The crew in the grid to the east reported weather in the search area as clear with unrestricted visibility. Cloud layers were visible about 40 miles to the west. Winds were said to be from the west with the top of Mt. San Antonio obscured by clouds. In that area, cloud bases were estimated as 7,500 to 8,000 feet with tops variable from 9,000 to 10,500. While flying a Cessna 206 on a search pattern on the north side of Mt. San Antonio they reported encountering significant downdrafts. During one west to east pass on the leeward side of a ridge, intense downdrafts were encountered and the pilot was forced to turn north and away from higher terrain. They noted that as the morning progressed clouds began moving into the area, hampering their search.

The second crew to the west of the accident site reported being VFR as they entered the search area. They also reported seeing clouds in the vicinity of Mt. San Antonio with bases between 6,000 and 7,000 feet. Conditions were described as smooth with no turbulence until their search path reached the northeastern portion of the grid. The crew noted that as the morning progressed weather in their "search area began to deteriorate."

A flight test engineer who was flying in the vicinity of the accident site and north of the predominant east/west ridgeline, reported light to moderate clear air turbulence and lenticular clouds building up between 1015 and 1100 on the day of the accident. He stated that he returned to the area later that day and then departed when he noted that the conditions had intensified.


CAP mission planning included instructions to all crews to establish and maintain air-to-air communication between search aircraft upon their arrival in their assigned search areas. The aircraft was on an assigned transponder code of 0215 and was visible on radar until 1129.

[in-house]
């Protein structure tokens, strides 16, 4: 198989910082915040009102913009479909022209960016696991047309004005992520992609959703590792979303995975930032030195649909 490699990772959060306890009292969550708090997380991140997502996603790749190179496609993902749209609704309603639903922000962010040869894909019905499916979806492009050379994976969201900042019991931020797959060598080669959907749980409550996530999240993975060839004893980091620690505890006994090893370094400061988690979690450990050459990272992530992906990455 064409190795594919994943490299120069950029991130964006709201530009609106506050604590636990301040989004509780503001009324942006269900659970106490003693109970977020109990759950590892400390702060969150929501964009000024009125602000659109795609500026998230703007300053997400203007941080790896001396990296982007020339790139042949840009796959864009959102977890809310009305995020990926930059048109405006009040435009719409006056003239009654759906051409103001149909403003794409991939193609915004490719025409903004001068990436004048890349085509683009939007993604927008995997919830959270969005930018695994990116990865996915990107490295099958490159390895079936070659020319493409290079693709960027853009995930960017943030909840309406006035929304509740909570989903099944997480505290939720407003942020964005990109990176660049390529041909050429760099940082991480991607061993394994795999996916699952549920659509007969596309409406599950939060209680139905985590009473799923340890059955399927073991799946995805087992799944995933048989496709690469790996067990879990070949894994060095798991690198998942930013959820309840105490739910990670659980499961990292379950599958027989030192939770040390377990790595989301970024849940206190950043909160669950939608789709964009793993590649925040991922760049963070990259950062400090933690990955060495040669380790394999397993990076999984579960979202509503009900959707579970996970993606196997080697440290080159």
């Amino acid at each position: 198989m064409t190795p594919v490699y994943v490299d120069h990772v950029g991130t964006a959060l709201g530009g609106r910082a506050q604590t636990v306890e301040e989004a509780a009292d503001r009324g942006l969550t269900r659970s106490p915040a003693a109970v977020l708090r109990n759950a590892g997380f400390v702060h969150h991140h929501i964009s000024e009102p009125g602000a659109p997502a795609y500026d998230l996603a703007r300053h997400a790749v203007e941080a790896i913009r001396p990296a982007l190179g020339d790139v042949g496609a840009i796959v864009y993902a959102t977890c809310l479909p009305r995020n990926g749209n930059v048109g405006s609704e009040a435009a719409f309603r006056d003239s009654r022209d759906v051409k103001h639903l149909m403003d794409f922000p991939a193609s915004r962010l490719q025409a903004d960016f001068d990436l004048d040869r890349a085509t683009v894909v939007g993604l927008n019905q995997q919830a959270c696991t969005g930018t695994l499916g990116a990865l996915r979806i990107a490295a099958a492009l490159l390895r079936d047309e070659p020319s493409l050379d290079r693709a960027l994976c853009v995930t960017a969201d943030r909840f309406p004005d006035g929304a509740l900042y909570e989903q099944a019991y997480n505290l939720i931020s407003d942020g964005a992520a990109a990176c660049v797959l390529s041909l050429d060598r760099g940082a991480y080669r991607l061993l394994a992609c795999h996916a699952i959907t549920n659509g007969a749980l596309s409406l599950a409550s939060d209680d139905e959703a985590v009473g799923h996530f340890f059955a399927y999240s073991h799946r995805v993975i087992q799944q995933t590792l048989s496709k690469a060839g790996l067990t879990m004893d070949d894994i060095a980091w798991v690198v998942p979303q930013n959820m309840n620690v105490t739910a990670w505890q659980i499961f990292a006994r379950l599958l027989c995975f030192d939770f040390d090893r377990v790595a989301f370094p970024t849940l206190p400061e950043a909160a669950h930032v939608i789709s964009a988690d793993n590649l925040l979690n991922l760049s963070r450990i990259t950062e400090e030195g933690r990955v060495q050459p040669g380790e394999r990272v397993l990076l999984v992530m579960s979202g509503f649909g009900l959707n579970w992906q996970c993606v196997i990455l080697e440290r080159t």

On January 15, 1995, the aircraft was found by aerial search personnel at the 7,700 foot level of the Angeles National Forest, at latitude 34 degrees 18.46 minutes and longitude 117 degrees 39.09 minutes, in an area covered by 80-foot pine trees. The site was near the crest of a ridge on terrain that sloped downward between 45 and 60 degrees. The ground was frozen and covered with about 1-foot of snow and ice. The final position of the aircraft was approximately 4 feet down slope from a visible ground scar. Tree limbs were found within 10 to 15 feet of the wreckage and exhibited evidence of fresh breaks. The terrain at the impact site was rocky and rescuers stated they believed they saw evidence on the ground of a fuel spill in the immediate vicinity of the aircraft.

The aircraft's final position was nose down with the main wings nearly perpendicular to the terrain. The nose was crushed rearward aft of the leading edge of the main wings. Both main wings exhibited extensive crushing along the leading edges extending from wing tip to wing tip. The was no discernable bending or twisting evident with either wing.